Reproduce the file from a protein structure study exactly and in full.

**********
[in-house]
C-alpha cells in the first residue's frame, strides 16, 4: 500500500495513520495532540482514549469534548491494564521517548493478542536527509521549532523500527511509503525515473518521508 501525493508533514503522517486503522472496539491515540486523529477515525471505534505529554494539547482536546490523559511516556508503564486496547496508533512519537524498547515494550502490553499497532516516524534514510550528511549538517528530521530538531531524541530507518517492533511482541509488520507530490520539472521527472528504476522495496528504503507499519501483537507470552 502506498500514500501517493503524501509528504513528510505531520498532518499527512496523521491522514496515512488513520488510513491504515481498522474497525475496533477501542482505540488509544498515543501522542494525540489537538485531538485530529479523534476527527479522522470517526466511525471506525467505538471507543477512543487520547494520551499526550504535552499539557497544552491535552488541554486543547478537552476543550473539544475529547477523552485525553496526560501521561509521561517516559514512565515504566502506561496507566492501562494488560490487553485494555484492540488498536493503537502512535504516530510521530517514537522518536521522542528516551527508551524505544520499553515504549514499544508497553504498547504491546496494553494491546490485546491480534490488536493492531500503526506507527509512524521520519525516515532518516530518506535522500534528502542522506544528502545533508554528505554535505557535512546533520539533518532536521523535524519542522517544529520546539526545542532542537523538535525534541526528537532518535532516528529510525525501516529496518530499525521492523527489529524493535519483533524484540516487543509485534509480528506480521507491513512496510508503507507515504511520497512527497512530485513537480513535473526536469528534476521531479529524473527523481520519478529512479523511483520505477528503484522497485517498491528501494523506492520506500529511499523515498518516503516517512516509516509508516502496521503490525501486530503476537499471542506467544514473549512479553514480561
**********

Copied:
[in-house]
C-alpha cells in the first residue's frame, strides 16, 4: 500500500495513520495532540482514549469534548491494564521517548493478542536527509521549532523500527511509503525515473518521508 501525493508533514503522517486503522472496539491515540486523529477515525471505534505529554494539547482536546490523559511516556508503564486496547496508533512519537524498547515494550502490553499497532516516524534514510550528511549538517528530521530538531531524541530507518517492533511482541509488520507530490520539472521527472528504476522495496528504503507499519501483537507470552 502506498500514500501517493503524501509528504513528510505531520498532518499527512496523521491522514496515512488513520488510513491504515481498522474497525475496533477501542482505540488509544498515543501522542494525540489537538485531538485530529479523534476527527479522522470517526466511525471506525467505538471507543477512543487520547494520551499526550504535552499539557497544552491535552488541554486543547478537552476543550473539544475529547477523552485525553496526560501521561509521561517516559514512565515504566502506561496507566492501562494488560490487553485494555484492540488498536493503537502512535504516530510521530517514537522518536521522542528516551527508551524505544520499553515504549514499544508497553504498547504491546496494553494491546490485546491480534490488536493492531500503526506507527509512524521520519525516515532518516530518506535522500534528502542522506544528502545533508554528505554535505557535512546533520539533518532536521523535524519542522517544529520546539526545542532542537523538535525534541526528537532518535532516528529510525525501516529496518530499525521492523527489529524493535519483533524484540516487543509485534509480528506480521507491513512496510508503507507515504511520497512527497512530485513537480513535473526536469528534476521531479529524473527523481520519478529512479523511483520505477528503484522497485517498491528501494523506492520506500529511499523515498518516503516517512516509516509508516502496521503490525501486530503476537499471542506467544514473549512479553514480561